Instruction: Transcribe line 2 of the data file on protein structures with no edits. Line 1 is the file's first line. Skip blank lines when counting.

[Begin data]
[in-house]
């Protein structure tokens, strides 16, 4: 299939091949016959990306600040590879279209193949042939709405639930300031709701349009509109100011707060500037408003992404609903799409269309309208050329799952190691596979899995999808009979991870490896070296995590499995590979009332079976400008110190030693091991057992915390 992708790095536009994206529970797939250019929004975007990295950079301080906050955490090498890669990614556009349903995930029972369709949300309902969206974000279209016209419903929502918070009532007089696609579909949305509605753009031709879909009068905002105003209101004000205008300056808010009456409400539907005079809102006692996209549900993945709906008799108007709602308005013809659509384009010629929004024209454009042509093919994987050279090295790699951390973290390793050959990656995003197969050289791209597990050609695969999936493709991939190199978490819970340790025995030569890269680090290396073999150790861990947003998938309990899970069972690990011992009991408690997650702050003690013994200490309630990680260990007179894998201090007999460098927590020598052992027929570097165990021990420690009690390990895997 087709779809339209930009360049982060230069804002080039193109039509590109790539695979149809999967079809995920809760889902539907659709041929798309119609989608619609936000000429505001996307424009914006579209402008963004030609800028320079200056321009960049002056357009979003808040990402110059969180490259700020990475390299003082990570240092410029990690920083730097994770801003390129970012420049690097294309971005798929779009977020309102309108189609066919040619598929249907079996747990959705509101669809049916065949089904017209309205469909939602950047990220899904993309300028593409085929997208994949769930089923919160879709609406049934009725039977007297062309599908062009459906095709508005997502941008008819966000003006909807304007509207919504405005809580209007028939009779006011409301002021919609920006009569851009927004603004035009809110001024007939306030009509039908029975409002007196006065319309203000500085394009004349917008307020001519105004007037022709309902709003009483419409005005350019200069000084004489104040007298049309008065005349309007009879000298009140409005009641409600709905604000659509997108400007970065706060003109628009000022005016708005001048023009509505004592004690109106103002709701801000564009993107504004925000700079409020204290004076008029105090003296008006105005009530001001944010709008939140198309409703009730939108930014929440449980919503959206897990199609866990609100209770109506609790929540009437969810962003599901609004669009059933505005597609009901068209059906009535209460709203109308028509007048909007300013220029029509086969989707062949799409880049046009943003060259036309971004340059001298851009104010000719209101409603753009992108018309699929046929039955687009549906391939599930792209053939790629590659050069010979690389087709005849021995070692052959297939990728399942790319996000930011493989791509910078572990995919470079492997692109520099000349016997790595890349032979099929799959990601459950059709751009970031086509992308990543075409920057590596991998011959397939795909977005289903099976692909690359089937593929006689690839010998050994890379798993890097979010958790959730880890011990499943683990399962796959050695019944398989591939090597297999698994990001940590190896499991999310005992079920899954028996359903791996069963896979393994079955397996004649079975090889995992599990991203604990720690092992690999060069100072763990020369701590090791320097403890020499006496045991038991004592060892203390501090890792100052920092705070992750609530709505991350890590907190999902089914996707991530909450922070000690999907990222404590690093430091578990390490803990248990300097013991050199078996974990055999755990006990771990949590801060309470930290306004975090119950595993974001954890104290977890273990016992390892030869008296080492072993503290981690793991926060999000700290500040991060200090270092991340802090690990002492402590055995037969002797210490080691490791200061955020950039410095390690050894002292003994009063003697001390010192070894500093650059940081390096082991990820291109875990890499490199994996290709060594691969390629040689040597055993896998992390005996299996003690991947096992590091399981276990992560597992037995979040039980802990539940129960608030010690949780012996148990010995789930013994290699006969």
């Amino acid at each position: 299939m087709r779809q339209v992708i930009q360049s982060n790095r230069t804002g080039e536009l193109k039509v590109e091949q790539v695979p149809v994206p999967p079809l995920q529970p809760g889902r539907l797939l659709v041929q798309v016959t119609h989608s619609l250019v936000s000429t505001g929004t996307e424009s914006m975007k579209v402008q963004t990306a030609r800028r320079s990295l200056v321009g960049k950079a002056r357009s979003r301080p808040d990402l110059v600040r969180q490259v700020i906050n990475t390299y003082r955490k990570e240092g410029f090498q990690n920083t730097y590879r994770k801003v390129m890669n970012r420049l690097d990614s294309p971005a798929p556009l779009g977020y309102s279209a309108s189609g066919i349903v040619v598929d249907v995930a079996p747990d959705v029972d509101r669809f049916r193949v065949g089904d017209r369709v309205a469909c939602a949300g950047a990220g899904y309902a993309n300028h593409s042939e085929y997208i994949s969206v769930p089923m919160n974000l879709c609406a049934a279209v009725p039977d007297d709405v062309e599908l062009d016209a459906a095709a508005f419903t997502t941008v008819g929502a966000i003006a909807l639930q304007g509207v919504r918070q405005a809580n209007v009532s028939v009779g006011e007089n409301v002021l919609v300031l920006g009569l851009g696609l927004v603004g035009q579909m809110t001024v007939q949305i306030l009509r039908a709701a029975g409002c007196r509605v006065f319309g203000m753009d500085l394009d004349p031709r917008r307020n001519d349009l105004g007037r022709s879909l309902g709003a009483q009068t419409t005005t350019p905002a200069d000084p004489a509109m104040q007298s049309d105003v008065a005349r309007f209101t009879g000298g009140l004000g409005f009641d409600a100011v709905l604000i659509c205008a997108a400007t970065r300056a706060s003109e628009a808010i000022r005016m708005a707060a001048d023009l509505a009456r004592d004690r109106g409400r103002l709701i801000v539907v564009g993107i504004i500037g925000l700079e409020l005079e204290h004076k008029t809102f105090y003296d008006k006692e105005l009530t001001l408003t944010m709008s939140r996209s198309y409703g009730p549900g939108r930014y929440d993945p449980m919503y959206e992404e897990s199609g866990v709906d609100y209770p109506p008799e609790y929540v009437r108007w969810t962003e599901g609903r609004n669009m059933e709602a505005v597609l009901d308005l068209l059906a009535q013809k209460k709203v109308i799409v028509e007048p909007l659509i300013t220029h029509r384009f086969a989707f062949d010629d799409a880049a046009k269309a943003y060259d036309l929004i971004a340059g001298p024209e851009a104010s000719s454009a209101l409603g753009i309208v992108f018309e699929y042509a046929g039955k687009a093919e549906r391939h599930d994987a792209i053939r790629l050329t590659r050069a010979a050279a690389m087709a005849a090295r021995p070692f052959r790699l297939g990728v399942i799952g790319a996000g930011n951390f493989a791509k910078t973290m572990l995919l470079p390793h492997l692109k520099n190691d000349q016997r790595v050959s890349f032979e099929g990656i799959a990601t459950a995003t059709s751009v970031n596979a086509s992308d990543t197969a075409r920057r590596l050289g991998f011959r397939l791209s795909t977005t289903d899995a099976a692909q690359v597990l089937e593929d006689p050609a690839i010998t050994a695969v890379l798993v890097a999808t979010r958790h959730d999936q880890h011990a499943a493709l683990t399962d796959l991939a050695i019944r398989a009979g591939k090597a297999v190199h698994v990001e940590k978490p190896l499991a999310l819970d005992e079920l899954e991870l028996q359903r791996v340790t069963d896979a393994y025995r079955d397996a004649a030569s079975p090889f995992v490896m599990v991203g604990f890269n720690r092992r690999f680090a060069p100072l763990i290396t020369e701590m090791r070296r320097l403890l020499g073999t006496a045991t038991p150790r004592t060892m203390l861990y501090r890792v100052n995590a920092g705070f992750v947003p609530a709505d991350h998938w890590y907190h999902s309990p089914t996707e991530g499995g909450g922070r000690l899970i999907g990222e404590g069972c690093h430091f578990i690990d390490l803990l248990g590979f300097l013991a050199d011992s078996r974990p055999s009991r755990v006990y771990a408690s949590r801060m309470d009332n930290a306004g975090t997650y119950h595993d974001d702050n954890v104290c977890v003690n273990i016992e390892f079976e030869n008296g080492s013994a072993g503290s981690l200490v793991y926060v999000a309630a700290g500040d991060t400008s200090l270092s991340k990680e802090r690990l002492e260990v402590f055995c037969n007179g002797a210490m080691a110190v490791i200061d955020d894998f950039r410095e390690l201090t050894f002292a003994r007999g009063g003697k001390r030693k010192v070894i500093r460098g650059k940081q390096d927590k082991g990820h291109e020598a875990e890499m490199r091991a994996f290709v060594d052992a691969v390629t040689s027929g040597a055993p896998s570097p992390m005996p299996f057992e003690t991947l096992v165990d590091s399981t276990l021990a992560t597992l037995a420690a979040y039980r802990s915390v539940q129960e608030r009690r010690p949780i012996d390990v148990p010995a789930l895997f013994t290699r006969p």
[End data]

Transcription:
């Protein structure tokens, strides 16, 4: 299939091949016959990306600040590879279209193949042939709405639930300031709701349009509109100011707060500037408003992404609903799409269309309208050329799952190691596979899995999808009979991870490896070296995590499995590979009332079976400008110190030693091991057992915390 992708790095536009994206529970797939250019929004975007990295950079301080906050955490090498890669990614556009349903995930029972369709949300309902969206974000279209016209419903929502918070009532007089696609579909949305509605753009031709879909009068905002105003209101004000205008300056808010009456409400539907005079809102006692996209549900993945709906008799108007709602308005013809659509384009010629929004024209454009042509093919994987050279090295790699951390973290390793050959990656995003197969050289791209597990050609695969999936493709991939190199978490819970340790025995030569890269680090290396073999150790861990947003998938309990899970069972690990011992009991408690997650702050003690013994200490309630990680260990007179894998201090007999460098927590020598052992027929570097165990021990420690009690390990895997 087709779809339209930009360049982060230069804002080039193109039509590109790539695979149809999967079809995920809760889902539907659709041929798309119609989608619609936000000429505001996307424009914006579209402008963004030609800028320079200056321009960049002056357009979003808040990402110059969180490259700020990475390299003082990570240092410029990690920083730097994770801003390129970012420049690097294309971005798929779009977020309102309108189609066919040619598929249907079996747990959705509101669809049916065949089904017209309205469909939602950047990220899904993309300028593409085929997208994949769930089923919160879709609406049934009725039977007297062309599908062009459906095709508005997502941008008819966000003006909807304007509207919504405005809580209007028939009779006011409301002021919609920006009569851009927004603004035009809110001024007939306030009509039908029975409002007196006065319309203000500085394009004349917008307020001519105004007037022709309902709003009483419409005005350019200069000084004489104040007298049309008065005349309007009879000298009140409005009641409600709905604000659509997108400007970065706060003109628009000022005016708005001048023009509505004592004690109106103002709701801000564009993107504004925000700079409020204290004076008029105090003296008006105005009530001001944010709008939140198309409703009730939108930014929440449980919503959206897990199609866990609100209770109506609790929540009437969810962003599901609004669009059933505005597609009901068209059906009535209460709203109308028509007048909007300013220029029509086969989707062949799409880049046009943003060259036309971004340059001298851009104010000719209101409603753009992108018309699929046929039955687009549906391939599930792209053939790629590659050069010979690389087709005849021995070692052959297939990728399942790319996000930011493989791509910078572990995919470079492997692109520099000349016997790595890349032979099929799959990601459950059709751009970031086509992308990543075409920057590596991998011959397939795909977005289903099976692909690359089937593929006689690839010998050994890379798993890097979010958790959730880890011990499943683990399962796959050695019944398989591939090597297999698994990001940590190896499991999310005992079920899954028996359903791996069963896979393994079955397996004649079975090889995992599990991203604990720690092992690999060069100072763990020369701590090791320097403890020499006496045991038991004592060892203390501090890792100052920092705070992750609530709505991350890590907190999902089914996707991530909450922070000690999907990222404590690093430091578990390490803990248990300097013991050199078996974990055999755990006990771990949590801060309470930290306004975090119950595993974001954890104290977890273990016992390892030869008296080492072993503290981690793991926060999000700290500040991060200090270092991340802090690990002492402590055995037969002797210490080691490791200061955020950039410095390690050894002292003994009063003697001390010192070894500093650059940081390096082991990820291109875990890499490199994996290709060594691969390629040689040597055993896998992390005996299996003690991947096992590091399981276990992560597992037995979040039980802990539940129960608030010690949780012996148990010995789930013994290699006969």